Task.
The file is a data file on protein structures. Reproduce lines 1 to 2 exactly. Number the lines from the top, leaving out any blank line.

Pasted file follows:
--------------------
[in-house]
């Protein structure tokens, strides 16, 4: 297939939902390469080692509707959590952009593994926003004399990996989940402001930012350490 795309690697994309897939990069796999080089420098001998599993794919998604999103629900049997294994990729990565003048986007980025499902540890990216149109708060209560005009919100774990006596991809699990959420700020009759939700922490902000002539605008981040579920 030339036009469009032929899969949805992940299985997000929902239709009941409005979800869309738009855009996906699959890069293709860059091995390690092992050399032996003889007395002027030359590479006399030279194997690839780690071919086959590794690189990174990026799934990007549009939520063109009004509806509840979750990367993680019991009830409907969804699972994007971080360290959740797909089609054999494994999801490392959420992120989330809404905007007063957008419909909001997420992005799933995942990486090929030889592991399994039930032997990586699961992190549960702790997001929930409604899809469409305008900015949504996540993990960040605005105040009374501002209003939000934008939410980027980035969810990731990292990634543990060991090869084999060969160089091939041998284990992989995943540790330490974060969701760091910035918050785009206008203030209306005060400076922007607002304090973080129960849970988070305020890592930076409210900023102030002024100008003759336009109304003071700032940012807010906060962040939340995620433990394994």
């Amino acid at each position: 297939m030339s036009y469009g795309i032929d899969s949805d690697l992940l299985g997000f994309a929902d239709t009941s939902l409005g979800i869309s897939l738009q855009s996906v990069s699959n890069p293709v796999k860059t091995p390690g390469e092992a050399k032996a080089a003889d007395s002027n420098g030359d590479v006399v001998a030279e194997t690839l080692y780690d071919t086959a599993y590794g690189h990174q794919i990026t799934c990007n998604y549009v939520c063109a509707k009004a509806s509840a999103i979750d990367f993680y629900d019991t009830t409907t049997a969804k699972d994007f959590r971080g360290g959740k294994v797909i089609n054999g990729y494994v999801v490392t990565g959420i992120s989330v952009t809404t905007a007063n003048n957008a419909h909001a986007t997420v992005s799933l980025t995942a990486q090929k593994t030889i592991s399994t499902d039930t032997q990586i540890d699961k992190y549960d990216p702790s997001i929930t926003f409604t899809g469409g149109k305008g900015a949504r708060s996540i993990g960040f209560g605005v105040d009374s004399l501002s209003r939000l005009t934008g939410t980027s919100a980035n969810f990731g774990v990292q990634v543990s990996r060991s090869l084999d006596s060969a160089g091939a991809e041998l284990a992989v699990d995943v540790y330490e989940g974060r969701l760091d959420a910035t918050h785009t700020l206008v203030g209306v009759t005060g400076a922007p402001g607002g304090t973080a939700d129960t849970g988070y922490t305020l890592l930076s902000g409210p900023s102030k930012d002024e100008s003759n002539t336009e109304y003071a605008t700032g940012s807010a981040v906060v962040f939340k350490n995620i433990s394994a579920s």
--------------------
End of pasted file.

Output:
[in-house]
């Protein structure tokens, strides 16, 4: 297939939902390469080692509707959590952009593994926003004399990996989940402001930012350490 795309690697994309897939990069796999080089420098001998599993794919998604999103629900049997294994990729990565003048986007980025499902540890990216149109708060209560005009919100774990006596991809699990959420700020009759939700922490902000002539605008981040579920 030339036009469009032929899969949805992940299985997000929902239709009941409005979800869309738009855009996906699959890069293709860059091995390690092992050399032996003889007395002027030359590479006399030279194997690839780690071919086959590794690189990174990026799934990007549009939520063109009004509806509840979750990367993680019991009830409907969804699972994007971080360290959740797909089609054999494994999801490392959420992120989330809404905007007063957008419909909001997420992005799933995942990486090929030889592991399994039930032997990586699961992190549960702790997001929930409604899809469409305008900015949504996540993990960040605005105040009374501002209003939000934008939410980027980035969810990731990292990634543990060991090869084999060969160089091939041998284990992989995943540790330490974060969701760091910035918050785009206008203030209306005060400076922007607002304090973080129960849970988070305020890592930076409210900023102030002024100008003759336009109304003071700032940012807010906060962040939340995620433990394994």